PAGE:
There’s a new partnership in Northern Sweden looking for answers to those very questions.
Seeking to make their region more sustainable, the Boden Business Agency is looking to partner with energy-intensive industries to create synergies between the two, and Genesis Digital Assets has stepped in to offer computing power. The partnership also includes the Research Institutes of Sweden (RISE) and the Luleå University of Technology.
Nordic countries have already attracted mining operations due to the sustainable and cheap energy sources available. But there's now an opportunity for mining operations to give back in the form of providing excess heat to greenhouses to grow food, making the local economy more productive and sustainable. According to Mattias Vesterlund, a senior researcher at RISE, “A 1 MW data center would have the ability to strengthen the local self-sufficiency up to 8% with products that are competitive on the market.”
Genesis is providing a 600 kW air-cooled data center container, which will feed heat to a 300-square-meter greenhouse through a specially-built air duct system. The heat would keep the greenhouse at a comfortable 25°C (77°F) year round, in a region where temperatures can fall as low as -30°C (-22°F). The project looks to focus on growing fruits and vegetables, but data center heat can be used for fish, insect and algae farming, as well as provide heat for fruit and vegetable drying.
This would provide the local farming economy with the chance to increase food production. It would not only make local producers more sustainable, but it would reduce the dependence on imports, all while meeting regional energy efficiency targets.
The project is also a social one that's bringing together local farmers, municipalities, scientists and the IT industry. Mining operations are solving local problems of sustainable food production scalability, and local farms are giving mining operations ways to recycle their waste and offset their carbon footprint.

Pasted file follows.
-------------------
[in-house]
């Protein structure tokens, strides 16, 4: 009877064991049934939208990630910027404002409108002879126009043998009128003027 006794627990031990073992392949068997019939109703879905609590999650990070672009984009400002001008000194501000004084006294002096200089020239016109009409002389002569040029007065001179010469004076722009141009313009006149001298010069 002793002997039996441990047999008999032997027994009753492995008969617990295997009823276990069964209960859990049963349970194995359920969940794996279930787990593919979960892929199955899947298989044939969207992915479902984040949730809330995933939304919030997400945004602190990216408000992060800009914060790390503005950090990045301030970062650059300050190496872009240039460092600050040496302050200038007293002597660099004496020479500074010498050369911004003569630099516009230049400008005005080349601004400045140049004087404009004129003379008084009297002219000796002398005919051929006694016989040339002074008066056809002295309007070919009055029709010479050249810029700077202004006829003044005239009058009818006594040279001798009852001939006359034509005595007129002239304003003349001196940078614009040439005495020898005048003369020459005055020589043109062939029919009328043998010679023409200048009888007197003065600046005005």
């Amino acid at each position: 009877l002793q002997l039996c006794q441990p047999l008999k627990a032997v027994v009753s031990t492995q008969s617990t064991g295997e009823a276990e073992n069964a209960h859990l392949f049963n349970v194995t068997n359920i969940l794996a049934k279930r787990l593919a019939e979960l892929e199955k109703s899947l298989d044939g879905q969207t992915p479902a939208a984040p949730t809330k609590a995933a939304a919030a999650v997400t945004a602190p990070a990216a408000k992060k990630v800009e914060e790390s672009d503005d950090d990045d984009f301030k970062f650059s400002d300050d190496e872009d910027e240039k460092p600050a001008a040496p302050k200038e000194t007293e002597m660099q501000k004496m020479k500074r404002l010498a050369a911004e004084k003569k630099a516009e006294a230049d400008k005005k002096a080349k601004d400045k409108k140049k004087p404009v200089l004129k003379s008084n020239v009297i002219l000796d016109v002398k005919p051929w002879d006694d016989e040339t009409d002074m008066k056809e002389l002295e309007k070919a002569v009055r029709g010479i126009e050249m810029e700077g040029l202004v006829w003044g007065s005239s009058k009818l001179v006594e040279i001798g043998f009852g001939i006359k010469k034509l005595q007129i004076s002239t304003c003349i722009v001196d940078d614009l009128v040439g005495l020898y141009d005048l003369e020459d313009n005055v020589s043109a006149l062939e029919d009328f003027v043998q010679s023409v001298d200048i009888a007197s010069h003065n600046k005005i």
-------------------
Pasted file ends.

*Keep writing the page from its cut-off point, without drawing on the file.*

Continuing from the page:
Bolstering Local Economies While Furthering Decentralization
These partnerships will also further the vision of decentralization that crypto mining values so much. With offering sustainable green energy in the form of data center heat, it's offering a use case for the decentralization of energy production. And by seeing more of these projects pop up, it's forcing mining operations to reassess their role in giving back, as they already have ready ways of providing sustainable energy to the communities around them.
A connected greenhouse may seem a small scale initiative for now, but it's setting the foundation for large-scale implications. Could Bitcoin mining operations someday help heat villages, support food industries or even power whole cities? The opportunities look viable.
In the meantime, don't fault Bitcoin for its energy usage. Encourage it, because it may be the path to a more sustainable future.
This is a guest post by Marco Streng. Opinions expressed are entirely their own and do not necessarily reflect those of BTC Inc or Bitcoin Magazine.